Weekly Thought – February 13, 2024
Fred, in his mid-to-late twenties, met Maxey Jarman. That introduction grew into a lifelong friendship. A job offer and years of learning under Mr. Jarman and other strong, wise men helped Fred set a path for accomplishment.
Take A Note and Ask a Question
One form of mentoring helps the mentoree define the principles of living. Recently a young man said to me, “Mr. Smith, my grandfather was everything to me. He loved me and he taught me how to live.” That young man was surely blessed by a relationship like that. As we look at lifestyle mentoring in scripture, we think of Paul and Timothy. From the text we don’t know how much technical “how to be a missionary” time was spent between them. But we do know Paul was an excellent sponsor – a father in the faith. He allowed Timothy to work with him, observing, and absorbing. The words of Paul to Timothy were pointed and key to establishing healthy life patterns.
For years Zig Ziglar and I meet regularly to talk. Without fail the first thing Zig does is pull out his notepad and pen even though his memory for material is far better than most. I told him I was writing about mentoring and he said, “Be sure and tell the person being mentored to take notes. No one should trust his memory with anything this important.” Another friend, Dr. Ramesh Richard always puts his electronic notetaker on the table when we begin talking. “Mr. Smith, I have a completed recorded file of all our conversations.” For forty years as I worked with Maxey Jarman first as his employee, to a trusted consultant, fellow Christian board member, friend, and confidante I wrote down everything I saw him do or say that I thought was key. I was continually learning and wanted to remember both the principles and the illustrations.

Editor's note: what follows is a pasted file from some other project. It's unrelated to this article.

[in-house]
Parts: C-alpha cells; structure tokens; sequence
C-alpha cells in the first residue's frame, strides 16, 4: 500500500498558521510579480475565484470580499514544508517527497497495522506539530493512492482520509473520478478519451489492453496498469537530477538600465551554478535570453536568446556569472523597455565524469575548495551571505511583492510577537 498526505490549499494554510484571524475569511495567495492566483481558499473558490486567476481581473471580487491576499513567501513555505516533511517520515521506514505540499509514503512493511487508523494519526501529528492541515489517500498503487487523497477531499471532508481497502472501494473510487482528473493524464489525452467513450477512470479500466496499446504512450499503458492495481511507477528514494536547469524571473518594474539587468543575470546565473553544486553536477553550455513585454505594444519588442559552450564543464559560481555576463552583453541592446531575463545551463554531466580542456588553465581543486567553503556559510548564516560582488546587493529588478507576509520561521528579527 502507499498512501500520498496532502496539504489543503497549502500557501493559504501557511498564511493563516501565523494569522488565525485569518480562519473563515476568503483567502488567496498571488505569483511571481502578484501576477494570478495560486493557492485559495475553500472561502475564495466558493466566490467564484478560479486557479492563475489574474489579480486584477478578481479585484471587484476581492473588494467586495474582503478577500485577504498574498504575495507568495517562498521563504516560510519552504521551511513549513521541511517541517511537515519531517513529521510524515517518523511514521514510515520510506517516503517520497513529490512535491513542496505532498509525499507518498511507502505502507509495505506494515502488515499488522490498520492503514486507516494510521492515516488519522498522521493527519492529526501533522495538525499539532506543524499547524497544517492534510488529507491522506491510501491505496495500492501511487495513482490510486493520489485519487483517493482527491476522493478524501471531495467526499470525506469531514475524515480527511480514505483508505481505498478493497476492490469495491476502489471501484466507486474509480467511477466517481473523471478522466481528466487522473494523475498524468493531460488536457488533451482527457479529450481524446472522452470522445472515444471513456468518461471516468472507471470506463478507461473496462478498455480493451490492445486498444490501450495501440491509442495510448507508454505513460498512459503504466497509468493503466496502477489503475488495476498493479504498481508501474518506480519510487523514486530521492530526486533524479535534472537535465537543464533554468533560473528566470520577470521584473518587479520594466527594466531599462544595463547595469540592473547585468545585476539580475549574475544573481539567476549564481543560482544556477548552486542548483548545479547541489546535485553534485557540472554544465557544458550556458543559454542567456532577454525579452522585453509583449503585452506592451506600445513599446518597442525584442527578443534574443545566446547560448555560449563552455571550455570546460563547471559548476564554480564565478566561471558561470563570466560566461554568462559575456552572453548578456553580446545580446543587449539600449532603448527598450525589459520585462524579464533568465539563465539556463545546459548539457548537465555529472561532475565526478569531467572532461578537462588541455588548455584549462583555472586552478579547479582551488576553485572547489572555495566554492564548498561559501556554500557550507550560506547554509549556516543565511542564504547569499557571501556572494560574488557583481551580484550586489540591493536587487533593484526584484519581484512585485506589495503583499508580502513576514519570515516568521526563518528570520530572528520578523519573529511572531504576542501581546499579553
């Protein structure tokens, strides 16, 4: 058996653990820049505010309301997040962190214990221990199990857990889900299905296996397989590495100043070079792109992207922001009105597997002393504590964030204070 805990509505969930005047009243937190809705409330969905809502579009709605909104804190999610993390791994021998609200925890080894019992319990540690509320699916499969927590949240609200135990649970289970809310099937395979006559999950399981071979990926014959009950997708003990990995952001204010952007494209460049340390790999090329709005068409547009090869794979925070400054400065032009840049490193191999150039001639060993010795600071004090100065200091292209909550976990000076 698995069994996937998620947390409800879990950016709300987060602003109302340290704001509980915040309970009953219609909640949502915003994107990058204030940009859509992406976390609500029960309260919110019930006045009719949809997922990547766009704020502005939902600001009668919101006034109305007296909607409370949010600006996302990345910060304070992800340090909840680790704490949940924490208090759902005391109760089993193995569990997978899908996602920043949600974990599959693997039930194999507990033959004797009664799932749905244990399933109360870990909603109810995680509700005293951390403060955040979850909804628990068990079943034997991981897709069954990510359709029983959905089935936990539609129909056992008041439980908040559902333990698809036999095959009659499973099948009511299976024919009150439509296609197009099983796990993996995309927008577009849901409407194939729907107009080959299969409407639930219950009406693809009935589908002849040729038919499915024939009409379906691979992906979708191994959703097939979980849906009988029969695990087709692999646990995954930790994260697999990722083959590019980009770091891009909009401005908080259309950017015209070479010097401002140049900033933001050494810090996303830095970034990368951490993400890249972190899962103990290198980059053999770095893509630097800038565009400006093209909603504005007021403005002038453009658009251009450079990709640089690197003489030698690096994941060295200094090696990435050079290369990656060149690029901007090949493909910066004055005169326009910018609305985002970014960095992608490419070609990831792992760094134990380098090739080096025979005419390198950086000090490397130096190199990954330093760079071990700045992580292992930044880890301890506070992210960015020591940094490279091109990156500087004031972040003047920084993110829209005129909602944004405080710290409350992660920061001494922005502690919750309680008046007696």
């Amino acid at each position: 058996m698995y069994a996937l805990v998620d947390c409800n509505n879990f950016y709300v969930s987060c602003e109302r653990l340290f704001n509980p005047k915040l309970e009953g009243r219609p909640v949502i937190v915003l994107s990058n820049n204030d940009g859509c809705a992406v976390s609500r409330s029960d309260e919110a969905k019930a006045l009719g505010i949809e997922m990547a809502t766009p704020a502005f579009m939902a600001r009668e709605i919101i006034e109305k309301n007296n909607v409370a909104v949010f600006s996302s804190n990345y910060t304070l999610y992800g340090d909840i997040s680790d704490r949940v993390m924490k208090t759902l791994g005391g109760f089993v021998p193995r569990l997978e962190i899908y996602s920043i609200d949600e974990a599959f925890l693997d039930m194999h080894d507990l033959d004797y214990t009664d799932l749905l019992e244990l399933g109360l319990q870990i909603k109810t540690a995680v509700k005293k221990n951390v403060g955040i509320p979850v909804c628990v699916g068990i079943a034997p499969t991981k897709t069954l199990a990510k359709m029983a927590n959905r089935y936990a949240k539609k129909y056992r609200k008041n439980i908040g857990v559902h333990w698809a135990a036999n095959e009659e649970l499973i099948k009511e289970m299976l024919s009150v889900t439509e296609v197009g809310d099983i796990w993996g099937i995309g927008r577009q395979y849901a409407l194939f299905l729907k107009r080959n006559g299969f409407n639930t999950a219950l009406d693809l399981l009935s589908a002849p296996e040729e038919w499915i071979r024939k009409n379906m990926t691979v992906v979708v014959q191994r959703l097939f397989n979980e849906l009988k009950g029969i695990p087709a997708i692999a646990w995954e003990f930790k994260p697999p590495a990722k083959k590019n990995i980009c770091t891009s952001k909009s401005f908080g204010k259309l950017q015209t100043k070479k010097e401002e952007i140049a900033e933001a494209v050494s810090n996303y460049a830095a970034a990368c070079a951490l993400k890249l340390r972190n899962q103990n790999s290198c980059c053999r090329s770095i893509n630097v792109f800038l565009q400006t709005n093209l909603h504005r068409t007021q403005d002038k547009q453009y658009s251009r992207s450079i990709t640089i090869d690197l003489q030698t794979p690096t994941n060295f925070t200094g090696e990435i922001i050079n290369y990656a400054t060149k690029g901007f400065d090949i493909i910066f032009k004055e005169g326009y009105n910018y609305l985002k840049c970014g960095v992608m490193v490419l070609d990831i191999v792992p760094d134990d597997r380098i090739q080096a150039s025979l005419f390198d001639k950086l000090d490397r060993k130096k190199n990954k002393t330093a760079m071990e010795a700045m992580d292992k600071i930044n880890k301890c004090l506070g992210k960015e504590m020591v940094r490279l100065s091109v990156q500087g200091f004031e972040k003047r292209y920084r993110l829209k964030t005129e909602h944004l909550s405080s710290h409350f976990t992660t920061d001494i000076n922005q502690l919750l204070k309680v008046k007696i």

Having a lifestyle mentoring relationship is not the same as a skill-based, or situational mentorship. This one focuses on a long time walking with another. The mentor is to be open, real, and to consistently personify their values before the young mentoree. Asking questions is a significant part of this process. One man with whom I have an ongoing conversation always comes prepared with questions to ask me before I enter that “senile eclipse.” (Editor’s note: Bill Glass, who considered Fred a mentor for 60 years came to the ICU for his last visit with Fred notebook and pen in hand. “I still have some questions for Fred,” he told the family in the waiting room.)
The mentor must provide a comfortable environment in which the mentoree feels free to ask any questions he considers needed. These may be questions about the mentor’s life or situations that may be coming. Questions like: “What were the major decisions in your life? What were the circumstances? What were the principles involved? How did you evaluate the outcome?” The more probing the questions, the better the learning.
A good mentor never ridicules a question. The mentor may choose to not answer, but must never ridicule for that shuts off the pump which produces the flow.
Lifestyle mentoring is coming alongside another for the purpose of learning and development. This won’t be the ordinary process. In fact, it will be reserved for very few, but for the right combination it provides an opportunity for a mentor to pass on more than techniques. As Paul said to Timothy, take what you are learning from me and build it into the lives of others who will then teach. Lifestyle mentoring is an effective method of torch passing.
This week carefully consider: 1) Who do I seek out for meaningful conversations? 2) What questions should I be asking a mentor?3) How can I become available to learners?
Words of Wisdom: “The mentor must provide a comfortable atmosphere in which questions can be freely asked.”
Wisdom from the Word: “Let the wise also hear and gain instruction, and let the discerning acquire guidance! (Proverbs 1:5 NET Bible)